Amtrak's New Acela Prototype Train To Pass Through Chicago, Naperville

Mike Krauser
February 18, 2020 - 8:34 am
Acela Prototype Train

ALSTOM SA 2018. Design & Styling / AVELIA Liberty

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CHICAGO (WBBM NEWSRADIO) -- The future of Amtrak will be on display in Chicago and Naperville on Tuesday afternoon. 

The first of Amtrak's 28 new, next generation Acela trainsets will be passing through Tuesday on the way to high-speed testing at the Transportation Technology Center near Pueblo, Colorado. 

The trains are planned to enter service throughout the Northeast in 2021. They are being manufactured by Alstom in Hornell, N.Y., using parts manufactured by nearly 250 suppliers in Illinois and 26 other states, with 95 percent of the components produced domestically.

“Amtrak is proud to celebrate this major achievement for the new Acela fleet program, as we are bringing customers one step closer to enjoying the benefits of these new trains,” said Amtrak President and CEO Richard Anderson, in a statement. “With strong demand for Acela travel continuing to grow, we will test the trains to ensure customers will have safe and reliable service with modern amenities when these trains go into service next year.”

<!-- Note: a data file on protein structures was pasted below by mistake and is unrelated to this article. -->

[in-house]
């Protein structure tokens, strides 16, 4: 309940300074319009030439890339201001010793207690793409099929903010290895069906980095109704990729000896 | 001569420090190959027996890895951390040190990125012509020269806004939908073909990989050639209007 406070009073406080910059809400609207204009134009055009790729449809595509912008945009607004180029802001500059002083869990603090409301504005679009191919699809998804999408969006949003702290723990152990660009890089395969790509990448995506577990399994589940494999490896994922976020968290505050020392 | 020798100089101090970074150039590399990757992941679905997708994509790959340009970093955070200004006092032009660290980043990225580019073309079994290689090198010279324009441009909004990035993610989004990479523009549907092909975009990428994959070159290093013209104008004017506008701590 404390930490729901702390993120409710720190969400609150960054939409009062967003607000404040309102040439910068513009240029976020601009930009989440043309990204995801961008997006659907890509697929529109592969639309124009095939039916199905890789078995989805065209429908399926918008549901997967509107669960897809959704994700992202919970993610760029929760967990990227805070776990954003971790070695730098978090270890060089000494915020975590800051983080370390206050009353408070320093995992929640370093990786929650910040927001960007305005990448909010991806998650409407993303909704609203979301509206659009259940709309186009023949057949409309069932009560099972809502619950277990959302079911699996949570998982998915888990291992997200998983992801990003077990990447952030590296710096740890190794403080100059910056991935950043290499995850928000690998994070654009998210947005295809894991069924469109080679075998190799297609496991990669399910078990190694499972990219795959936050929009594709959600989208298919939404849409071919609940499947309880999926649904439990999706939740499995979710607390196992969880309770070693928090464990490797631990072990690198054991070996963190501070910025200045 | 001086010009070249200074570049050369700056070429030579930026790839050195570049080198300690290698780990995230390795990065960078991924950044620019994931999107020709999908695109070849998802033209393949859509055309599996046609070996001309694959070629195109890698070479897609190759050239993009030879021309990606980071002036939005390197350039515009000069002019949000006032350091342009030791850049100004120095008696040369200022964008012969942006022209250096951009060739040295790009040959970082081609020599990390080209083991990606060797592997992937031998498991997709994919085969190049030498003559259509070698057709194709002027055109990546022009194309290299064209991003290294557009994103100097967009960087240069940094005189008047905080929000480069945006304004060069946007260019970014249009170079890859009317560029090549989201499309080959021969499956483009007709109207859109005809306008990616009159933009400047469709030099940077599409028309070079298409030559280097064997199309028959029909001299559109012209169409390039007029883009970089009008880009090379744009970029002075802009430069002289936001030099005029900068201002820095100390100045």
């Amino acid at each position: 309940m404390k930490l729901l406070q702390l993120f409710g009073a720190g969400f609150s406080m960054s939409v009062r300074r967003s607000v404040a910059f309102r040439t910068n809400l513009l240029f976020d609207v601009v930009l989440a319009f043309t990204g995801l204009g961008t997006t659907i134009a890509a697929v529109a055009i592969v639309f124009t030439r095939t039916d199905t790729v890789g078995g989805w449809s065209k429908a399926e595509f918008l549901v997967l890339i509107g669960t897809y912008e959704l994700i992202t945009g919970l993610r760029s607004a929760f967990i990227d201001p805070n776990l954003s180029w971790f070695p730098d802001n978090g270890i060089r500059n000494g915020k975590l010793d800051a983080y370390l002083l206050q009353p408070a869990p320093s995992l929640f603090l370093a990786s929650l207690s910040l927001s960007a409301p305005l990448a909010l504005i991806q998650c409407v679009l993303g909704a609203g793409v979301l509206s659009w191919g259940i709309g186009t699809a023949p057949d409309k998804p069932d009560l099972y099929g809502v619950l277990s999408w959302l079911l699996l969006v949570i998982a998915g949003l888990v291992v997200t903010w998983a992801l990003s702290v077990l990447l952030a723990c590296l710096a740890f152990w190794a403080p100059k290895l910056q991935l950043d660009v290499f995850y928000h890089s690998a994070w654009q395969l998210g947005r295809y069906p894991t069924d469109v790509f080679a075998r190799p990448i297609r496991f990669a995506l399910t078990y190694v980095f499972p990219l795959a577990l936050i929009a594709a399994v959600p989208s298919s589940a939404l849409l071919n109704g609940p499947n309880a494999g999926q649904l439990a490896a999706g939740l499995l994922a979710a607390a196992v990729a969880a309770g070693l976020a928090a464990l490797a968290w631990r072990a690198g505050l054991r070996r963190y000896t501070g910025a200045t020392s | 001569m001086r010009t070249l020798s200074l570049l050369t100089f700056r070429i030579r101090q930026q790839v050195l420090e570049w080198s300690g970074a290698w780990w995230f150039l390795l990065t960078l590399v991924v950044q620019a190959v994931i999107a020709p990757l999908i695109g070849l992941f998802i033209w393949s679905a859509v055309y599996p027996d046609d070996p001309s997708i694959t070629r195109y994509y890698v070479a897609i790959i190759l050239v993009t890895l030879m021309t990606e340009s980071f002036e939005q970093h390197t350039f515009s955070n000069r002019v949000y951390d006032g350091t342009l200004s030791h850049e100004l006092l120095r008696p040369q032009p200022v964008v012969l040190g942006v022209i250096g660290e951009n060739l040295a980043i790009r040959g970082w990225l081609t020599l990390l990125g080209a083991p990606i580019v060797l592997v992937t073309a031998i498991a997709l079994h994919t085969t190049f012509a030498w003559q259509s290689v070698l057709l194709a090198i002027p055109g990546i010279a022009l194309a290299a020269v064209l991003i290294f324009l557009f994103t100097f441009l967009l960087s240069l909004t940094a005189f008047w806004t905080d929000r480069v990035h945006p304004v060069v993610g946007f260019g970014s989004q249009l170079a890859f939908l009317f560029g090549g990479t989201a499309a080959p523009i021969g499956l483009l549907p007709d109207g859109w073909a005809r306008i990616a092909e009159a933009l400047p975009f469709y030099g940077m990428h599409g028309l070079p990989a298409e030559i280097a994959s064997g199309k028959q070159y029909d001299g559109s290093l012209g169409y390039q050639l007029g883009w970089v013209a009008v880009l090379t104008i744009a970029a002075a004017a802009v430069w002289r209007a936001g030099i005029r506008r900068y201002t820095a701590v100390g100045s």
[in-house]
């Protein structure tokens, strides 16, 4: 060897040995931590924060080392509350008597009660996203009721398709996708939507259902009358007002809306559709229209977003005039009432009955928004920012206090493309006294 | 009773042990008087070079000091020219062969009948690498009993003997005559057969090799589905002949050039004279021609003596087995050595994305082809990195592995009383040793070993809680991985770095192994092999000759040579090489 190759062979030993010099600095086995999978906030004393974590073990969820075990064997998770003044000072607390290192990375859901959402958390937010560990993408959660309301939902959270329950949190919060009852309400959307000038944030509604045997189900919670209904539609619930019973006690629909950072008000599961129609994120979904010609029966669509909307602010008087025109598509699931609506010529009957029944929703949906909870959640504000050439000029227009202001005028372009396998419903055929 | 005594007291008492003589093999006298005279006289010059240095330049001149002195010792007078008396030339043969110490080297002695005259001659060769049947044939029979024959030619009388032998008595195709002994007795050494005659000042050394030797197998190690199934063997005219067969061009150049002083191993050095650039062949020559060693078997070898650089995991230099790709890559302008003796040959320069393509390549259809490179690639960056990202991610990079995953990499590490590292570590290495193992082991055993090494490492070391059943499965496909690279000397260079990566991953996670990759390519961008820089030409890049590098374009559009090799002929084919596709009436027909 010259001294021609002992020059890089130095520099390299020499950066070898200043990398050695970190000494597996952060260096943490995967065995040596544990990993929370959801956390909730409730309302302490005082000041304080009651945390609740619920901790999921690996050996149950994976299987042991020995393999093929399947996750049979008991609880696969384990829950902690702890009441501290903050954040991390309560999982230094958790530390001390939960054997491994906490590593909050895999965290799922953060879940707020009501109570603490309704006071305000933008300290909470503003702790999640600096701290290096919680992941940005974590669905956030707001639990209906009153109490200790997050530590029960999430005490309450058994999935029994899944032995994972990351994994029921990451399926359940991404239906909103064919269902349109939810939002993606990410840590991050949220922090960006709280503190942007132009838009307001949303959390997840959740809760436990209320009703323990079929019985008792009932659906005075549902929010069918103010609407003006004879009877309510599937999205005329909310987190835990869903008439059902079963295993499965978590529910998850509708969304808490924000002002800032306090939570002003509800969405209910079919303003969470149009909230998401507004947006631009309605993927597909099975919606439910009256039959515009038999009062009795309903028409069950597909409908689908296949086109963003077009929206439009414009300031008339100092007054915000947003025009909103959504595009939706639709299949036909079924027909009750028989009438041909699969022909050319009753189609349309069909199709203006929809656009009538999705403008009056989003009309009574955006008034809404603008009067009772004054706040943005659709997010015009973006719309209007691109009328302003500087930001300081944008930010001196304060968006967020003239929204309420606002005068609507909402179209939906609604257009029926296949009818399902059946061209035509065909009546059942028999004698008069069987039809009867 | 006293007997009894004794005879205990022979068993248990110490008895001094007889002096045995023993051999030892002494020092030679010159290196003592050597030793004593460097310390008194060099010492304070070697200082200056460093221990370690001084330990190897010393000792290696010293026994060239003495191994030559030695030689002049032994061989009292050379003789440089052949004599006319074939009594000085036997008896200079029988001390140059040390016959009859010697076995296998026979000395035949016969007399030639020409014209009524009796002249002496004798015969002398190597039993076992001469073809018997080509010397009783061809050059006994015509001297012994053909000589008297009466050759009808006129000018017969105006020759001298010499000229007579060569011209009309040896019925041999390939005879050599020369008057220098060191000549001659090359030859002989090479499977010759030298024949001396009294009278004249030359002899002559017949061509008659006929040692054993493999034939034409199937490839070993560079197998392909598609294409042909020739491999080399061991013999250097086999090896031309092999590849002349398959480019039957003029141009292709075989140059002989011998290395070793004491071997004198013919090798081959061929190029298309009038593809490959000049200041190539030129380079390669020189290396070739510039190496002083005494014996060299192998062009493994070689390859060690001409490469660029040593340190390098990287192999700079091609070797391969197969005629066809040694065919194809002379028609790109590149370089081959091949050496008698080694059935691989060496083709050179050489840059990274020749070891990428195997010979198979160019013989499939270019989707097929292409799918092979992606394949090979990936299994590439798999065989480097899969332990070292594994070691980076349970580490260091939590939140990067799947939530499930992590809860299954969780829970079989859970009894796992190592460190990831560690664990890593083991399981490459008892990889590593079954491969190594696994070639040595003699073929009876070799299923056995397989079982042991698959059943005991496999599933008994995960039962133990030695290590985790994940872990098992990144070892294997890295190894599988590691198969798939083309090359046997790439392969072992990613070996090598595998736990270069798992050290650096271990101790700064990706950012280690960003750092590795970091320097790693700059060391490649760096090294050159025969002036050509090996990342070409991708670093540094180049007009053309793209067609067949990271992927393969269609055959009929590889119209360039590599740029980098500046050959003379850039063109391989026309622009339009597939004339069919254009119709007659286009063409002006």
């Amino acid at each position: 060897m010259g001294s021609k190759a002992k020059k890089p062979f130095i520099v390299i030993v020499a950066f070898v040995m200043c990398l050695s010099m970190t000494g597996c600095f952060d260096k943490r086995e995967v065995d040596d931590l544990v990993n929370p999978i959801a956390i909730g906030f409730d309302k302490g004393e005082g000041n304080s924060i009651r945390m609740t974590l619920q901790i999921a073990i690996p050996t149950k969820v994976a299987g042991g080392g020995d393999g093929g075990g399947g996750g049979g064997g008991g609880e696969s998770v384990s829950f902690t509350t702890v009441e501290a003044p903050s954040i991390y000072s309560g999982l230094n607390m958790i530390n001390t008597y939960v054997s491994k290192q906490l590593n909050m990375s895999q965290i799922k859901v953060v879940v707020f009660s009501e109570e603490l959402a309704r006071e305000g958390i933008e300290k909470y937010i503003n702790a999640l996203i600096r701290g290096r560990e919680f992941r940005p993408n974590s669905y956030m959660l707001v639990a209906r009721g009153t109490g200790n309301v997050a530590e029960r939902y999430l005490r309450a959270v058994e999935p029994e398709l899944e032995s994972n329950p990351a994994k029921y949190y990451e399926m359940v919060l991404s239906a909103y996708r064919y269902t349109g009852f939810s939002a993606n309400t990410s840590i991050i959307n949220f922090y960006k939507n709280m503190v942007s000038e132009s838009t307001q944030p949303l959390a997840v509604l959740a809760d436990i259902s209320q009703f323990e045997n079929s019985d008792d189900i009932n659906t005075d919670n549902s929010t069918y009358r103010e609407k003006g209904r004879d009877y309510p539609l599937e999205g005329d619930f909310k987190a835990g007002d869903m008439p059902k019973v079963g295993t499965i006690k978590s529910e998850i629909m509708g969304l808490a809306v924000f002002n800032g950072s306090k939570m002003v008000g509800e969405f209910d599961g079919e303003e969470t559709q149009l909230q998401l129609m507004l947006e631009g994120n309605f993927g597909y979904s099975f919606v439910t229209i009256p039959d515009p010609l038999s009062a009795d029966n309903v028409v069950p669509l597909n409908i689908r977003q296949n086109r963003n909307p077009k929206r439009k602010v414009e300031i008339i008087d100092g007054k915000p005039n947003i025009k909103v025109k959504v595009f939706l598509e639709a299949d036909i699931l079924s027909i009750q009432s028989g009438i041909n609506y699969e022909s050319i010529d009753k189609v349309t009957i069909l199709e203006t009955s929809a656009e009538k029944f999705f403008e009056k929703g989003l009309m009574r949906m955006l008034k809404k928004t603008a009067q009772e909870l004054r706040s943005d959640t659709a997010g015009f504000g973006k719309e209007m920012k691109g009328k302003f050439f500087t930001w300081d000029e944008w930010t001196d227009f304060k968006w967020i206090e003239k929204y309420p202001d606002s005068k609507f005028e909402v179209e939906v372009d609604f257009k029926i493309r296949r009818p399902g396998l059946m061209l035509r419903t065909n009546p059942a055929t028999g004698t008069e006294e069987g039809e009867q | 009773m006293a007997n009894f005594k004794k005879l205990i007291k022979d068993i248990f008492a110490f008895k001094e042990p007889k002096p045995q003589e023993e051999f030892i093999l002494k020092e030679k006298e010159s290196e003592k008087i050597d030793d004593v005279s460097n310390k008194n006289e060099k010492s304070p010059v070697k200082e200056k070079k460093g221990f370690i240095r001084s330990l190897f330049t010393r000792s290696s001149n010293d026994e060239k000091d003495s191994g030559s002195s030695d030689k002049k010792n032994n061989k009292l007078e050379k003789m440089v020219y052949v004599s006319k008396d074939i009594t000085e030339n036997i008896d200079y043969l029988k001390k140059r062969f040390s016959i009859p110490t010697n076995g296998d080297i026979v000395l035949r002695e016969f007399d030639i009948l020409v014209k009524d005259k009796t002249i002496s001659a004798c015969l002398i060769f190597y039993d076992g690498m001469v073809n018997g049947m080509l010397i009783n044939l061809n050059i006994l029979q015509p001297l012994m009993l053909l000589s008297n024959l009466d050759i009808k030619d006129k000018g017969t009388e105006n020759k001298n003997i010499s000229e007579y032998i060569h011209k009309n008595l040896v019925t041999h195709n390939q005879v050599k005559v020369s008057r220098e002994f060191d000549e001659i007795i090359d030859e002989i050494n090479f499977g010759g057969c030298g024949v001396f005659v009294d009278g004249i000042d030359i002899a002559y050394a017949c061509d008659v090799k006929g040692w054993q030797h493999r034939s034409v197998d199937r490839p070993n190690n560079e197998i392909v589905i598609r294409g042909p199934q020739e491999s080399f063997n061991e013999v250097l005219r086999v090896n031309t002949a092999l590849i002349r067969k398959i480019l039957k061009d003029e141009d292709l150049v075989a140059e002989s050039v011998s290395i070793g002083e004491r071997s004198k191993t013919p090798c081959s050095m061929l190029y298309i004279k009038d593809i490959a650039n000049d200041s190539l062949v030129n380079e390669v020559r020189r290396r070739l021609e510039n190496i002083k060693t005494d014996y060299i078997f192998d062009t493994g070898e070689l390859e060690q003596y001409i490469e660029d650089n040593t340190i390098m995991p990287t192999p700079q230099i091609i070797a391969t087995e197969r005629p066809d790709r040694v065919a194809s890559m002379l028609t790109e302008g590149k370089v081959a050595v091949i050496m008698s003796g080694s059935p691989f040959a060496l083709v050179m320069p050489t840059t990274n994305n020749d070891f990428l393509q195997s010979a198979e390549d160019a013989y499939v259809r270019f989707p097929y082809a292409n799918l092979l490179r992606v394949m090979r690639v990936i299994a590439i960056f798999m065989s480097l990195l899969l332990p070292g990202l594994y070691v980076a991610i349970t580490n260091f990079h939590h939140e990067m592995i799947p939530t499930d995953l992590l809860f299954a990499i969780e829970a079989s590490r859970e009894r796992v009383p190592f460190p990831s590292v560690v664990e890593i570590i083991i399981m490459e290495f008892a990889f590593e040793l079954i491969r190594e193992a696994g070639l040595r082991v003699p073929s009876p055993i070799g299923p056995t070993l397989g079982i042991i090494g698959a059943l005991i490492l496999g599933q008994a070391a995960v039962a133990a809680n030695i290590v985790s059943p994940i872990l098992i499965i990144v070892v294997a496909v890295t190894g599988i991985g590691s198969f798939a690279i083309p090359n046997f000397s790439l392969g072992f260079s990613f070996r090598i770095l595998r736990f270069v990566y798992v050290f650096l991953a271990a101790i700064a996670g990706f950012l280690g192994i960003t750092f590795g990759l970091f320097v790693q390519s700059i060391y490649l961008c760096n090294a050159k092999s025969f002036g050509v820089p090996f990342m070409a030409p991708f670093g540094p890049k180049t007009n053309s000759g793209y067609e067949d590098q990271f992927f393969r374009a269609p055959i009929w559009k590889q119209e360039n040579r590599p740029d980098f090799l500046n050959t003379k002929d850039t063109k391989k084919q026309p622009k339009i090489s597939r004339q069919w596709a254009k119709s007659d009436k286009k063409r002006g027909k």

The new Acela trainsets include an advanced seat reservation system that easily distinguishes seat availability.
ALSTOM SA 2018. Design & Styling / AVELIA Liberty

Amtrak said the new trains will accomodate 25 percent more passengers while continuing the spacious, high-end comfort of the current Acela service, with improved WiFi, personal outlets, USB ports, and adjustable reading lights. The company said the electric Acela trains are the country's fastest, traveling up to 160 mph, as well as the most comfortable and all-electric intercity trains, providing a more environmentally friendly way to travel. Amtrak will further reduce its carbon footprint by using 40 percent less energy per Acela customer when these trains enter service.

The prototype set will travel from Buffalo, N.Y., to La Junta, Colo., via Chicago. Those who want to see or take photos of this movement are reminded to stay well-away from the tracks and platforms, and should absolutely not trespass on private railroad property.